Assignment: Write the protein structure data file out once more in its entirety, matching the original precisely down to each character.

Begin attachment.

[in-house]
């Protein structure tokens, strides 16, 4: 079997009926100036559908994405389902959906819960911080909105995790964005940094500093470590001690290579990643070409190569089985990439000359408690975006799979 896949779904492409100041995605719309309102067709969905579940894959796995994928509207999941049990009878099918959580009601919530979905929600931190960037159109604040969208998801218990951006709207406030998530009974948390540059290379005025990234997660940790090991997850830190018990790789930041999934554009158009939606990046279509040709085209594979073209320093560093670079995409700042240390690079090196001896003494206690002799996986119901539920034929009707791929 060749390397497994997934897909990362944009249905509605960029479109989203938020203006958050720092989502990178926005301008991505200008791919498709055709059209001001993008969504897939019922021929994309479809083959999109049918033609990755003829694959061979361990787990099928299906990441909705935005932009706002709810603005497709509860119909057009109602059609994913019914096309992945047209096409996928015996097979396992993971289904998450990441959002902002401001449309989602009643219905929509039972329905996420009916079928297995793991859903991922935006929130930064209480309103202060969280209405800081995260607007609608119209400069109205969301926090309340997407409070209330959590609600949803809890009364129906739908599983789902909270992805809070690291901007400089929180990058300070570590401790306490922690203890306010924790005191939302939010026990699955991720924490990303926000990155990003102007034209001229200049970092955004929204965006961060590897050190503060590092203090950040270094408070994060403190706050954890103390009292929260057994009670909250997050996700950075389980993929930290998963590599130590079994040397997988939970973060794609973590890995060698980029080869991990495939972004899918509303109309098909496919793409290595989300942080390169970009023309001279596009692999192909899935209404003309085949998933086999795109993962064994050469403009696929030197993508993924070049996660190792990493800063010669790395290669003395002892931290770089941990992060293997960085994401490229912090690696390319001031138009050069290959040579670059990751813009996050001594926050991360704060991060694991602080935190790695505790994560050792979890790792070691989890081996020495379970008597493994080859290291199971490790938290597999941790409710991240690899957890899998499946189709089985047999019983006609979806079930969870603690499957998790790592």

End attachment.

[in-house]
């Protein structure tokens, strides 16, 4: 079997009926100036559908994405389902959906819960911080909105995790964005940094500093470590001690290579990643070409190569089985990439000359408690975006799979 896949779904492409100041995605719309309102067709969905579940894959796995994928509207999941049990009878099918959580009601919530979905929600931190960037159109604040969208998801218990951006709207406030998530009974948390540059290379005025990234997660940790090991997850830190018990790789930041999934554009158009939606990046279509040709085209594979073209320093560093670079995409700042240390690079090196001896003494206690002799996986119901539920034929009707791929 060749390397497994997934897909990362944009249905509605960029479109989203938020203006958050720092989502990178926005301008991505200008791919498709055709059209001001993008969504897939019922021929994309479809083959999109049918033609990755003829694959061979361990787990099928299906990441909705935005932009706002709810603005497709509860119909057009109602059609994913019914096309992945047209096409996928015996097979396992993971289904998450990441959002902002401001449309989602009643219905929509039972329905996420009916079928297995793991859903991922935006929130930064209480309103202060969280209405800081995260607007609608119209400069109205969301926090309340997407409070209330959590609600949803809890009364129906739908599983789902909270992805809070690291901007400089929180990058300070570590401790306490922690203890306010924790005191939302939010026990699955991720924490990303926000990155990003102007034209001229200049970092955004929204965006961060590897050190503060590092203090950040270094408070994060403190706050954890103390009292929260057994009670909250997050996700950075389980993929930290998963590599130590079994040397997988939970973060794609973590890995060698980029080869991990495939972004899918509303109309098909496919793409290595989300942080390169970009023309001279596009692999192909899935209404003309085949998933086999795109993962064994050469403009696929030197993508993924070049996660190792990493800063010669790395290669003395002892931290770089941990992060293997960085994401490229912090690696390319001031138009050069290959040579670059990751813009996050001594926050991360704060991060694991602080935190790695505790994560050792979890790792070691989890081996020495379970008597493994080859290291199971490790938290597999941790409710991240690899957890899998499946189709089985047999019983006609979806079930969870603690499957998790790592």